This is an old story but enchanting enough to give it another outing on this blog.
In 1957 an entire Monastery in Thailand was being relocated by a group of monks. One day they were moving a giant clay Buddha when one of the monks noticed a large crack in the clay. On closer investigation he saw there was a golden light emanating from the crack. The monk used a hammer and a chisel to chip away at the clay exterior until he revealed that the statue was in fact made of solid gold.
Historians believe the Buddha had been covered with clay by Thai monks several hundred years earlier to protect it from an attack by the Burmese army. In the attack, all the monks had been killed and it wasn’t until 1957 that this great treasure was actually discovered.
I was able to share the story of the Golden Buddha at the end of a talk I gave recently when a woman in the audience asked “Is it just a utopian dream to think that I can find my ‘why’ at work? Where do I even start looking for my purpose?”
I explained that it’s already right there inside each of us, that it’s not necessarily found in another job, a new company or another country. It’s always been there and it’s way closer than we think.
What happens over the course of our life however is that we pile layer upon layer of clay over our own Golden Buddha. The heaviest layer of clay is of our own doing – it’s our own limited thinking and our unconscious conditioning. The other layers of clay get added on from external influences (parents, schools and teachers, bosses and co-workers, society, the media, the church, government and corporations). Eventually we are so laden with clay that we forget that the Golden Buddha is there all the time.
The secret to finding our Golden Buddha, our higher purpose, lies not in the future, but in our past. All we need to do is start chipping away at the clay and rediscovering those things we were passionate about as we grew up. We reconnect with why we first went into our profession or that job we really, really loved. We recall the times when we were in flow and time stood still. We chip away at our clay with a therapist or a trusted advisor. We get curious and we do something, anything. Action always precedes clarity. Action reveals the Golden Buddha.
At a company level, we also need to reclaim our Golden Buddha. I believe that most organisations are founded with a golden intent. They are started with a higher purpose to improve humanity and not damage the planet, however over time the clay appears in the form of poor management, flawed systems, board pressure, shareholder expectations or venture capitalist demands. The most vital role for leadership is to unearth that higher purpose again and make it both the glue and the guiding North Star of the company.
Imagine a world where every person and every company could return to their natural state, their Golden Buddha. Just imagine.
Winter is behind us now. This brings a feeling of light, hope and openness. We can look out of the window at trees and see them forming leaves. Golden Daffodils adorn our gardens once more. The snowdrops and crocuses are also bountiful. This year more than most! I like to think it is not only a new beginning but also a time to ponder on what lies ahead. Although in the quiet moments of a Spring day, reflection on what has past is often more on our minds. Dare we expect more from this new year than the last? In the old Pali dialect, the language of the Buddha (upanijjhāna), “reflection” has the self-same meaning that it does in English—it means to be like a mirror or the surface of a deep pond, to receive an impression and hold it without adding anything else. It also means to contemplate or consciously consider. To listen to the inner voice of reason.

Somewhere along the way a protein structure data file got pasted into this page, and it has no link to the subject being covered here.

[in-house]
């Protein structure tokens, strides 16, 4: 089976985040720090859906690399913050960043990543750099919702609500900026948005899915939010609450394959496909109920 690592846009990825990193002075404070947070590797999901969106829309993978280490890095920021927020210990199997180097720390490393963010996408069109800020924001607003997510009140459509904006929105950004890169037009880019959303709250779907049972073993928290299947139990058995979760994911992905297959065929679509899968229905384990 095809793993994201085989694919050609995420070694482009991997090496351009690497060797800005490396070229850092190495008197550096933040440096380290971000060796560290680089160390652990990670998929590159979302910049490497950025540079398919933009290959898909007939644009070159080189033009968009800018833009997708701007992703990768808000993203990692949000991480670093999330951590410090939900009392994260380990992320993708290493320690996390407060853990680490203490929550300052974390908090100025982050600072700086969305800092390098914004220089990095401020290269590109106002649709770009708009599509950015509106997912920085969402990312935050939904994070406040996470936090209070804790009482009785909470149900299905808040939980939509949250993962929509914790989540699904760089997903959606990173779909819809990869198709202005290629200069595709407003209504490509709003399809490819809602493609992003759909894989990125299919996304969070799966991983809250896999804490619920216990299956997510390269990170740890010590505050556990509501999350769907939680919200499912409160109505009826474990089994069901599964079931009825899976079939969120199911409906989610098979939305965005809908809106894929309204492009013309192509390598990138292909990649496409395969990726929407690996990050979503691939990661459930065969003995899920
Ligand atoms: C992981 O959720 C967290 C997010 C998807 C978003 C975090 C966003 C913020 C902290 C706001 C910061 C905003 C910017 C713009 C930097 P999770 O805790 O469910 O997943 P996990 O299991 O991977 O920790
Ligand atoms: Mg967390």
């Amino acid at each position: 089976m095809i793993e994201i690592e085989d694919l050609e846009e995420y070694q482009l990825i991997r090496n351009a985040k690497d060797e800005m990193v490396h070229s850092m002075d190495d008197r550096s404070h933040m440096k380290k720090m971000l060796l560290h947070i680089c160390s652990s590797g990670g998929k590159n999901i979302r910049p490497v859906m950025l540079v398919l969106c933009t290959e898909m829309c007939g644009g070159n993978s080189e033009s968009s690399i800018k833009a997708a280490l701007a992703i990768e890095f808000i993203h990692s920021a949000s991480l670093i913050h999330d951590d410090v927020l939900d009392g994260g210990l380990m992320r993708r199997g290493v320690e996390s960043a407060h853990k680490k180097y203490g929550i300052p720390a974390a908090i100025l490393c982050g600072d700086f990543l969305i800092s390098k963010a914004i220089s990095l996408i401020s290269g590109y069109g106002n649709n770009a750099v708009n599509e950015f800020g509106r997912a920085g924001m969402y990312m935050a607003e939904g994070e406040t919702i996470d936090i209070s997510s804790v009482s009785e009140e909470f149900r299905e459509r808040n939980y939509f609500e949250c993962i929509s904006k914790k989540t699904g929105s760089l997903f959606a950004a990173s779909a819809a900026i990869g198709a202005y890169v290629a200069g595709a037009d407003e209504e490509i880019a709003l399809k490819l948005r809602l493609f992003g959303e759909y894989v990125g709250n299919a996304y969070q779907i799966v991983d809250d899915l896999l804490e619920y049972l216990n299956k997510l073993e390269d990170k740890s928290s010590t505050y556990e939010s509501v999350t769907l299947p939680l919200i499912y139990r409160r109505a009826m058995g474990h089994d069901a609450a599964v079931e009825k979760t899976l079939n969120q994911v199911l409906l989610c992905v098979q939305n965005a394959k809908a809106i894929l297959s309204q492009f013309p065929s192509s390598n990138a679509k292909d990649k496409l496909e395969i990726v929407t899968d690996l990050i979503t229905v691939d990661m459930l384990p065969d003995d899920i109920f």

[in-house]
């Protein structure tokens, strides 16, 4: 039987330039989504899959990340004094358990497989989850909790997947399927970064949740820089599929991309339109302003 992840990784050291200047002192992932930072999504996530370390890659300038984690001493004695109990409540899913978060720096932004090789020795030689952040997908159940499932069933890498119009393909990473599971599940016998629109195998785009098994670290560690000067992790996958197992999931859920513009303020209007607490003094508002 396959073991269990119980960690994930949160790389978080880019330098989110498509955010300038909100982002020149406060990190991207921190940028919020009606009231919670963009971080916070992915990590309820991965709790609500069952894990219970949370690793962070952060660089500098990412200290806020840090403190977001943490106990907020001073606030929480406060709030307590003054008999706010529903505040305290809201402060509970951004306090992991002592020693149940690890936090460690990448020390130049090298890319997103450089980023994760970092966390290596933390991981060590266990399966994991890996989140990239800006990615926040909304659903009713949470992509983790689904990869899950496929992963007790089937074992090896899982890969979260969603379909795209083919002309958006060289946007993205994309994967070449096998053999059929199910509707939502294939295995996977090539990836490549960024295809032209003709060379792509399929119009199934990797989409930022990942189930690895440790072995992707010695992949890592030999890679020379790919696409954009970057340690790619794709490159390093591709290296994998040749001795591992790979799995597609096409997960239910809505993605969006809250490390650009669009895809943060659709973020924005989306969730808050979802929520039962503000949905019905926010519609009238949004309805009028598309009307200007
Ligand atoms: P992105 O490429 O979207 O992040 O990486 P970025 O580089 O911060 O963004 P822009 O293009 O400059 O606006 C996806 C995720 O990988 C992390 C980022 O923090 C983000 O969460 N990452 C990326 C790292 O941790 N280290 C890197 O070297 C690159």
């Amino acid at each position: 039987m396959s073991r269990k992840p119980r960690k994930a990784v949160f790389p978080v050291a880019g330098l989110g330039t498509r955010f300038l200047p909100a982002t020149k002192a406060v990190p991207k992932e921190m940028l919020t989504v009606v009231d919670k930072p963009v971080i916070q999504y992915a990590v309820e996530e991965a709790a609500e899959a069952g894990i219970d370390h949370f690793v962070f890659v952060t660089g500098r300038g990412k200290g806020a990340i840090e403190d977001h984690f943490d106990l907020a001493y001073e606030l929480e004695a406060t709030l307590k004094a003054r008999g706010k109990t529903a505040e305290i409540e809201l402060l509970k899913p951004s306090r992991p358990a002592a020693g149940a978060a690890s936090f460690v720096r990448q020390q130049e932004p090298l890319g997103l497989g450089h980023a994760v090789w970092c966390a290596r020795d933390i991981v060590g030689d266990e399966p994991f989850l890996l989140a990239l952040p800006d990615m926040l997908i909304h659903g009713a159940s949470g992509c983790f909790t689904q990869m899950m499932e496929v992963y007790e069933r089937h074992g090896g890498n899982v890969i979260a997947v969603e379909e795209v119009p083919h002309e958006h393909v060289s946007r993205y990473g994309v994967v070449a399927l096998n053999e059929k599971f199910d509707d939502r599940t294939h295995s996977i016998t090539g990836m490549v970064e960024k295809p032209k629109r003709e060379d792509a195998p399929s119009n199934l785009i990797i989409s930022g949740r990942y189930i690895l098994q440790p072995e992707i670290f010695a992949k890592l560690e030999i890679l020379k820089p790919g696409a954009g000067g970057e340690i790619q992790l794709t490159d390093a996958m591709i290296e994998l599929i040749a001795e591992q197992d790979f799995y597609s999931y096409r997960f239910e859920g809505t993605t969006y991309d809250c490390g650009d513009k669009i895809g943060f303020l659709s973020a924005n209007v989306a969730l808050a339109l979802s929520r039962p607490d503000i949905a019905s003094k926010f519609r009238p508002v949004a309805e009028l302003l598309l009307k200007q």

Years ago, at Chuang Yen Monastery in Carmel, New York, Bhikkhu Bodhi spoke of this, and of the Buddha’s advice to his 7-year-old son Rahula. The Buddha told his son about the importance of honesty, telling young Rahula to practice reflection—to reflect on the inner and outer consequences before, during, and after doing something. Please consider trying this. The results are subtle but quite amazing. Consider how you feel before you perform an act of generosity, during, and after. Also consider how it feels to do something less than noble or not do something. Let’s say, not to eat or drink too much or be angry or stingy, to un-grasp the hand of lifelong habits. What is amazing is that this type of practice of reflecting on the quality and consequence of our lives is a way to expand time by opening and deepening and enriching the time we have to spare.
In meditation or just being alone with our thoughts , we allow ourselves to reflect on something that has already happened. We can allow a memory or experience to arise within us, and like the surface of a deep pond, reflecting the moon without fighting it or fleeing from it or freezing it or adding anything at all. Remember that the ancient root of the word, “understand” means to stand under, to allow the truth of something to soak in. It also suggests holding and supporting, standing under our own experience, receiving it. Think of the lake under the moon.
Crocuses in the garden
Re-written from an article published in Parabola magazine.
Might be a good idea to subscribe. They need supporting.
The Buddha was visiting a small village in India. Several people brought a blind man to him and said,
“This man is blind and we are his closest friends. Although we try in every way to convince him that there is light, he is not ready to accept such a fact. His arguments are such that we are at a loss. Even though we know that there is light, we have to admit defeat. The man tells us that he wants to touch the light. Now how do we make it possible for him to touch the light? Then the man says, ‘Ok, if it cannot be touched then I want to hear it. I have ears. Make the sound of light so that I can hear it. If this is also not possible then I want to taste it, or if the light has a fragrance I want to smell it.'”